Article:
Low income and minority residents held to ransom by pandemic price gouging

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The Department of Consumer and Worker Protections released a report on price gouging throughout the coronavirus pandemic on Monday stating that over 12,000 complaints had been made to the agency since March 5. The department underscored that price gouging had followed similar paths as COVID-19 infection and mortality rates in disproportionately affecting low-income Black, Brown and Hispanic neighborhoods. Add to this the fact that residents in these neighborhoods contain the largest percentages of low-income essential workers—with low-income defined as those living with a household income less than $30,000 per annum—and the report adds to the mounting evidence of racial disparities persisting throughout the pandemic in NYC across almost every metric.

Frontline residents of these neighborhoods were some of the most in need of the price-gouged products, such as hand sanitizer, masks and disinfectant wipes, when the virus infection rate was at its highest in the city, around March and April of this year. A vicious cycle of demand and price-gouged supply kicked off, increasing the difficult circumstances of some of the city’s most vulnerable residents.

Some of the most flagrant offenses mentioned in the report include the sale of 8 oz. bottlers of hand sanitizer for $27.99 per unit and N95 masks for $20.00 per mask. In terms of numbers, 34% of price gouging complaints received were from the Bronx, 27% from Brooklyn, 10% from Manhattan and 10% from Queens. Of the nine neighborhoods that constituted 20% of all price-gouging complaints, three were majority Black (Bedford Stuyvesant; Canarsie and Flatlands; East Flatbush, Farragut, and Rugby) and three were majority Hispanic (Belmont, Crotona Park East, and East Tremont; Hunts Point, Longwood, and Melrose; Bushwick).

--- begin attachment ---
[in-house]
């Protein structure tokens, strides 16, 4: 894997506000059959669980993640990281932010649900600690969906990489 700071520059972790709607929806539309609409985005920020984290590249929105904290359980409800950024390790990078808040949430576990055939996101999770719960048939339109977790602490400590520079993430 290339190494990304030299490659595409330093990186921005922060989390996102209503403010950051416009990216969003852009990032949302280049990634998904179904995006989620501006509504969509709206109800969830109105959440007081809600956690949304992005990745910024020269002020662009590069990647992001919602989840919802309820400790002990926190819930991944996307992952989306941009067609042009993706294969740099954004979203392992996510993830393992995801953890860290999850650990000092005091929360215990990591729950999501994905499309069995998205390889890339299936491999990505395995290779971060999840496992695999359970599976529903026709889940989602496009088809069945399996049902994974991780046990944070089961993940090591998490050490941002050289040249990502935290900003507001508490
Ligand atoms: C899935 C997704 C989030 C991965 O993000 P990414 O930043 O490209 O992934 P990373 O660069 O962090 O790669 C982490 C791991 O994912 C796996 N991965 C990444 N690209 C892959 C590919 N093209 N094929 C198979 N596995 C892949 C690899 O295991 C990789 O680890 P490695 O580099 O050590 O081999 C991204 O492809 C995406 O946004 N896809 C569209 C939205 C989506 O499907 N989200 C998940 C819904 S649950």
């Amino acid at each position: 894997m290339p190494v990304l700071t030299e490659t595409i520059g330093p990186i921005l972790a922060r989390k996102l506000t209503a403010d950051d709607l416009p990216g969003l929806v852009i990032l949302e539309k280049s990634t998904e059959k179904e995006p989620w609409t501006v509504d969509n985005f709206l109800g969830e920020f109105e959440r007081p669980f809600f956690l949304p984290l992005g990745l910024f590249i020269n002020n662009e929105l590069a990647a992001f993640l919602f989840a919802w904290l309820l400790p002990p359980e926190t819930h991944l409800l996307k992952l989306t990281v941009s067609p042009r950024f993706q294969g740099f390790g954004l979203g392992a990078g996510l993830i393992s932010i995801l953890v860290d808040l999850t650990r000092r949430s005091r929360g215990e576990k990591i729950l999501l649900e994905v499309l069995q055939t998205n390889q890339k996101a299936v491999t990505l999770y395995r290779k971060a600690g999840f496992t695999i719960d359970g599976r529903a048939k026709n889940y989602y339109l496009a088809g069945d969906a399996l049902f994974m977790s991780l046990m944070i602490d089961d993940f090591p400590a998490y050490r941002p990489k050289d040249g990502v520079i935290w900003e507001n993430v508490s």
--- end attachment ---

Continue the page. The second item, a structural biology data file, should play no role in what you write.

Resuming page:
City penalties for price gouging can total as much as $500 per item or service, and some repeat offenders are currently facing fines of up to $68,750. Furthermore, if a store has had to pay extra for an in-demand product, the price increase they pass on must be “comparable,” a prerequisite added to prevent runaway inflation.

In responding to exploitative retail practices, the DCWP is following guidelines based on a special ruling for city stores that was added to the City’s Consumer Protection Law and that renders price gouging illegal for personal or household goods or services that are needed to prevent or limit the spread of or treat COVID-19. As of mid-July this emergency measure was made permanent in NYC, where price gouging is now illegal for any products or services essential to health, safety and welfare during a declared state of emergency.

The DCWP has issued 15,200 violations to private businesses since March 5. To put this number into perspective, consumer giant Amazon has suspended the accounts of only 3,900 “bad actors” nationwide since the beginning of the pandemic. The anti-price gouging efforts of the DCWP highlight that combatting this predatory practice in vulnerable areas is a local effort. If you or someone you know has had an experience of price gouging since March 5, you are instructed to keep your receipts and information regarding the store and file a complaint at nyc.gov/dcwp or by contacting 311 and saying “overcharge.”